SSO seems to have assigned the wrong meaning to OAuth consumer keys
|||Canonical SSO provider||
This doesn't directly affect any projects I'm working on right now, but could become more serious if we ever want to roll out OAuth 2.0 authentication to protect any services.
The current SSO API seems to treat the consumer_key as an identifier for the user, when the OAuth 1.0 spec makes it pretty clear that it is intended to identify the application making requests. That is, if application "foo" can talk to service "bar", we'd expect all requests from "foo" to share a single consumer key, rather than one consumer key for each user of "foo".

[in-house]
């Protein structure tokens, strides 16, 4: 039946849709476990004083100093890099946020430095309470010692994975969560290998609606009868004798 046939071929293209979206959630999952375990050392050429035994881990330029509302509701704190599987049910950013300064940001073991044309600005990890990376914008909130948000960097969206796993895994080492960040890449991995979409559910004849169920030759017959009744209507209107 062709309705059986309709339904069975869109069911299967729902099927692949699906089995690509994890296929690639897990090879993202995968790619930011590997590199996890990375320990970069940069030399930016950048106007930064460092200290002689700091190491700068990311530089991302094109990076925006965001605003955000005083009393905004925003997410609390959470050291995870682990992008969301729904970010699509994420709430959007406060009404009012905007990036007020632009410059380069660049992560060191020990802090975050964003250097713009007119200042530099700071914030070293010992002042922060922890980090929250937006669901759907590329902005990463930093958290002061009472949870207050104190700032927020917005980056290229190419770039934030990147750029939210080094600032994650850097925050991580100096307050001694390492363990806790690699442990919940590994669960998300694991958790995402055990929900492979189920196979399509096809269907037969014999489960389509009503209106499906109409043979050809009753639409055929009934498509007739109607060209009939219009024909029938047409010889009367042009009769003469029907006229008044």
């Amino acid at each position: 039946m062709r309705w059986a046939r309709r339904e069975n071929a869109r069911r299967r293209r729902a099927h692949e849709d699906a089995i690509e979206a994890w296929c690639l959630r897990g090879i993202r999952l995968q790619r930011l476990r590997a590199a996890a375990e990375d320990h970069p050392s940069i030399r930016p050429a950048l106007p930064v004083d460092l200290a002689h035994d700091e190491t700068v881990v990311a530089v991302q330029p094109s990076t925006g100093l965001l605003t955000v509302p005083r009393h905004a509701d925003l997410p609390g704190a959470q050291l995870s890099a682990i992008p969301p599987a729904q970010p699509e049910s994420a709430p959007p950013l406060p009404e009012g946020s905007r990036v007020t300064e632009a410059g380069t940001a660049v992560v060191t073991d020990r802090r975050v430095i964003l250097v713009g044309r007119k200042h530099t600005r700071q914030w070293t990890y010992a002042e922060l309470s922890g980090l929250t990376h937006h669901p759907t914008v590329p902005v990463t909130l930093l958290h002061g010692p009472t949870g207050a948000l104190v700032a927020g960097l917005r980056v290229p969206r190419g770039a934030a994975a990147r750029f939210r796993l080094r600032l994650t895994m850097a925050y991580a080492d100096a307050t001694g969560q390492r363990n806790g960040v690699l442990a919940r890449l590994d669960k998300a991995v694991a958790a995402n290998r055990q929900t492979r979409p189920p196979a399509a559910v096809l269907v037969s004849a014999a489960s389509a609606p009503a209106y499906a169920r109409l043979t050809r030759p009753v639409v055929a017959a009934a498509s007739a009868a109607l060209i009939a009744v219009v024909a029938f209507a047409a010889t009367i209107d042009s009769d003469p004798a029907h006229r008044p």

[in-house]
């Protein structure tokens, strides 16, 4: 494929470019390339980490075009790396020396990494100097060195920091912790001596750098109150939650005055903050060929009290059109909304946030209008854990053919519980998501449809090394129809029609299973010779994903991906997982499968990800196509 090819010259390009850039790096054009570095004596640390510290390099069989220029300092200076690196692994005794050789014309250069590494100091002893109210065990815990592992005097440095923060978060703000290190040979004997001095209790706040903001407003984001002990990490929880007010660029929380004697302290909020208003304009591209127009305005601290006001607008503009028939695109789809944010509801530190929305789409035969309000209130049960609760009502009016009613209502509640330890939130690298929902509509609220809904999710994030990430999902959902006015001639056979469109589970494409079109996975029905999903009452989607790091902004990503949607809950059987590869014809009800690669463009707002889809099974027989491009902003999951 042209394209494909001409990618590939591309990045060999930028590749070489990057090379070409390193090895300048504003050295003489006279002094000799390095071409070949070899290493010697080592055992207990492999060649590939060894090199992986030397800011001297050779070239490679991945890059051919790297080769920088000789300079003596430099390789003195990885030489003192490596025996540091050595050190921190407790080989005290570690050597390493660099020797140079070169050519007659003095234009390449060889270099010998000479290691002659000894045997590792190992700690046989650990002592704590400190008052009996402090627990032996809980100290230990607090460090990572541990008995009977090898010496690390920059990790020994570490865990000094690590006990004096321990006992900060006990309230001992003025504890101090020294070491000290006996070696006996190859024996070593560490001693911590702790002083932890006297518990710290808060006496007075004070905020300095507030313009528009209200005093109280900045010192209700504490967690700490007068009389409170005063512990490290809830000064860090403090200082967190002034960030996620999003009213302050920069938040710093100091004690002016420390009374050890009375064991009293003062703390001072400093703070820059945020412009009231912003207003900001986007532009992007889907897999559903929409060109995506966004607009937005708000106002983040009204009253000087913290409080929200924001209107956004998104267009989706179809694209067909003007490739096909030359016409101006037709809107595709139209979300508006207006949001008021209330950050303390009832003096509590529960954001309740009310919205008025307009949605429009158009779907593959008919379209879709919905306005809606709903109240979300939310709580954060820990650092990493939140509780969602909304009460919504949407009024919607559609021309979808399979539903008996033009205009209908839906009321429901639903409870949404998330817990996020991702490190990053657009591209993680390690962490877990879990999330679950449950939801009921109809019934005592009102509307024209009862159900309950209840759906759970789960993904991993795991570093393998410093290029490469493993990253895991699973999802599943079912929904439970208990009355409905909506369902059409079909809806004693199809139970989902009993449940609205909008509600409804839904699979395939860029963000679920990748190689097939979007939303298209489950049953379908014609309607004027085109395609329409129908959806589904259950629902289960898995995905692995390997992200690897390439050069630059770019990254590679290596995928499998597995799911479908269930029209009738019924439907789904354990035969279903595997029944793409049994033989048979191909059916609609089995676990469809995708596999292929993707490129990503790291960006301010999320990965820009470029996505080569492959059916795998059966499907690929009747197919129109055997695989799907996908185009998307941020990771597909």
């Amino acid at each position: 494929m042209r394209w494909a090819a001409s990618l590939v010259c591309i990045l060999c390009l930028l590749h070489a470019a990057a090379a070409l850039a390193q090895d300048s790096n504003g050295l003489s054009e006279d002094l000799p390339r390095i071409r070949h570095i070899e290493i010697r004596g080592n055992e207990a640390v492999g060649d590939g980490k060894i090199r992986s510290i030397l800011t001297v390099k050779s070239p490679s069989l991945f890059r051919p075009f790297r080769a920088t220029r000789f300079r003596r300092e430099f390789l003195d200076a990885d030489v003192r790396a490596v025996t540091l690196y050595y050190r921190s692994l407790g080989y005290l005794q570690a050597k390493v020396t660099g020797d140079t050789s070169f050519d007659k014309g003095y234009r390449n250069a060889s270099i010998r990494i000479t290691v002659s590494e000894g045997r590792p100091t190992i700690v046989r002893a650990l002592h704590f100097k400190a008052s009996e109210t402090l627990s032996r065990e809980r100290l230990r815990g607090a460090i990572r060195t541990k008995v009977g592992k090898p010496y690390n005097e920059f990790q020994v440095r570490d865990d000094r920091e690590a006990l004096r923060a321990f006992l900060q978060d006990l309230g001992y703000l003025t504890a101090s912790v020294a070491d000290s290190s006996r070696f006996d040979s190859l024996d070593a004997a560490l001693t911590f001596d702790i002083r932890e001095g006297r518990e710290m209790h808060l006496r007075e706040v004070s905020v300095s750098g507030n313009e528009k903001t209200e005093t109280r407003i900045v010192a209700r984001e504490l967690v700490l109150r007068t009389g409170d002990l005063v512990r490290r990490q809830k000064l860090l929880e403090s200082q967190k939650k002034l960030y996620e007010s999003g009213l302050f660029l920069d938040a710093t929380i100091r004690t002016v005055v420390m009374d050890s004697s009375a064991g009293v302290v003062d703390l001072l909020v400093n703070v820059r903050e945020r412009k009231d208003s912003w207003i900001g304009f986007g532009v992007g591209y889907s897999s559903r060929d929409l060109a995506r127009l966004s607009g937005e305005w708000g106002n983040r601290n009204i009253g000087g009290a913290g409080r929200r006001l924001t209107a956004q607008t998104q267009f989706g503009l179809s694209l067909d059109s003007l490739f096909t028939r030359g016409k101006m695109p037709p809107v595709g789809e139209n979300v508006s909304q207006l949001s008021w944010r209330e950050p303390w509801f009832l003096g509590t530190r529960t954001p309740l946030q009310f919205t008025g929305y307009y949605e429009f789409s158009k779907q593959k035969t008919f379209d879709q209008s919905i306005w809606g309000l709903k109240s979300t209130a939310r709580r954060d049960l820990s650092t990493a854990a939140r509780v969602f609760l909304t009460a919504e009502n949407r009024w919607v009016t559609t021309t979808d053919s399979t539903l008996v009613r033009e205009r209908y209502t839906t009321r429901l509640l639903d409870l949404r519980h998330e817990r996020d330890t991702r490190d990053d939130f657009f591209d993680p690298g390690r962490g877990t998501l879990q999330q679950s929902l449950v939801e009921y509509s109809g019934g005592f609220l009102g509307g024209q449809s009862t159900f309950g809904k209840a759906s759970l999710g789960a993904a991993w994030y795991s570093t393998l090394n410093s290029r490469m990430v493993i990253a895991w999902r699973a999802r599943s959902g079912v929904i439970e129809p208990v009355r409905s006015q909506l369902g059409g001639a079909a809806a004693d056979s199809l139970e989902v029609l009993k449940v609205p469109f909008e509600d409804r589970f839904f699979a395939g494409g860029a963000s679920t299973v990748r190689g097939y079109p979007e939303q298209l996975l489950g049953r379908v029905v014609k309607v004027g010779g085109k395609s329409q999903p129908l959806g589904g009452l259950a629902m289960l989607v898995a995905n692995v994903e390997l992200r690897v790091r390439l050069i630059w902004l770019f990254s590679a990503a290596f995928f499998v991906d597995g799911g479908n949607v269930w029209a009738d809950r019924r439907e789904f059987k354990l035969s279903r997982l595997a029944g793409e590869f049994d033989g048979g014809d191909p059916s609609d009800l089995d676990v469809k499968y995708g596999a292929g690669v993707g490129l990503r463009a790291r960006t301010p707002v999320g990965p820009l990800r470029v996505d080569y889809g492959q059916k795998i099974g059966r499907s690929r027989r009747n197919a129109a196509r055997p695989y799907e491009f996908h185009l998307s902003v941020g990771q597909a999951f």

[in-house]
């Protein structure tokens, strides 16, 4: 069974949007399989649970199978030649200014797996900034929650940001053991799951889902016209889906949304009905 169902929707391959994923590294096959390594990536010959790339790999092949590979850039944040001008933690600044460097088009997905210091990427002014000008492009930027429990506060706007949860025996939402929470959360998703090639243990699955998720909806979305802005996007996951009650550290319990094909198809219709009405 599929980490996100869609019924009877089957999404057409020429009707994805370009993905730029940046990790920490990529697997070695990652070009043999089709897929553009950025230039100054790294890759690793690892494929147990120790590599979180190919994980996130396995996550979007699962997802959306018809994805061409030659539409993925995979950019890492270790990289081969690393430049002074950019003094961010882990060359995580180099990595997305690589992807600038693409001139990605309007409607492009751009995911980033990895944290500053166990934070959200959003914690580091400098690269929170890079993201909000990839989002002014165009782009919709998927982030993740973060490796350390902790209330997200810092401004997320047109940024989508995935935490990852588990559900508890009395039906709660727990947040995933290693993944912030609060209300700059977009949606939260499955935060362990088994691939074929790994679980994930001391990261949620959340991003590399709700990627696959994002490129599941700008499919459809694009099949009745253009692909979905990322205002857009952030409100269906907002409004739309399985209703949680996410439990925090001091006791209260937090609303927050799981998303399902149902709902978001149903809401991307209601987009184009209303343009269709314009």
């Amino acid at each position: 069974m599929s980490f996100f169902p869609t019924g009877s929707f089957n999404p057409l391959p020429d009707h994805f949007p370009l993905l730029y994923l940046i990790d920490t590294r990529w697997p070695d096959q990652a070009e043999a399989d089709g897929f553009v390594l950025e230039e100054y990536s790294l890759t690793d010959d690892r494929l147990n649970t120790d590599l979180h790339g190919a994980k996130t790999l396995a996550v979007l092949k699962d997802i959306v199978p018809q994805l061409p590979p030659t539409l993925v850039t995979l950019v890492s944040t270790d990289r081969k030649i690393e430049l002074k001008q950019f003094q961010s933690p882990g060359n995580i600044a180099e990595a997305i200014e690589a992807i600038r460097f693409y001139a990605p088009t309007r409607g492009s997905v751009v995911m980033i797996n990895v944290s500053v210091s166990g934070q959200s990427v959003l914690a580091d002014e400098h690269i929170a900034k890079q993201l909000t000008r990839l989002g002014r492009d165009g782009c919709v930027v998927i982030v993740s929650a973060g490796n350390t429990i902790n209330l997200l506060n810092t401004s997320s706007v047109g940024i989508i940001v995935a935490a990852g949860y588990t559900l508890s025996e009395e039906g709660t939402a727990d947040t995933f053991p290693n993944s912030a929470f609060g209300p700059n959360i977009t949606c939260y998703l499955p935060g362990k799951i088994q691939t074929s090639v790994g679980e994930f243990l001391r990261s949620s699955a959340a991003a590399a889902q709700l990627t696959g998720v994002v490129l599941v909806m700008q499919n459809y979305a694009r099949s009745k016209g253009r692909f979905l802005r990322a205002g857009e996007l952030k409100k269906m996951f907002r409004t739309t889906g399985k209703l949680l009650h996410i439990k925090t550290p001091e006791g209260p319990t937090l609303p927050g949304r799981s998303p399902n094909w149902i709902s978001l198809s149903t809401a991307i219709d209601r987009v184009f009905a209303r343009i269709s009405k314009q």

For OAuth 1.0 requests this isn't too bad, since the consumer key is passed with every request. In OAuth 2 though, requests will generally only include the token:
So if a service wanted to implement OAuth 2 authentication against SSO tokens, it would need an API that could look up the token information without providing a consumer_key. The tokens would also need to be globally unique, rather than only being unique for a given user. The API would ideally provide user information in addition to the token and consumer information.
Services like Ubuntu One currently try to import all tokens associated with a user by listing tokens associated with a particular consumer key. It would probably need an equivalent API that took a user identifier instead.
- SSO seems to have a assign the wrong meaning to OAuth consumer keys
+ SSO seems to have assigned the wrong meaning to OAuth consumer keys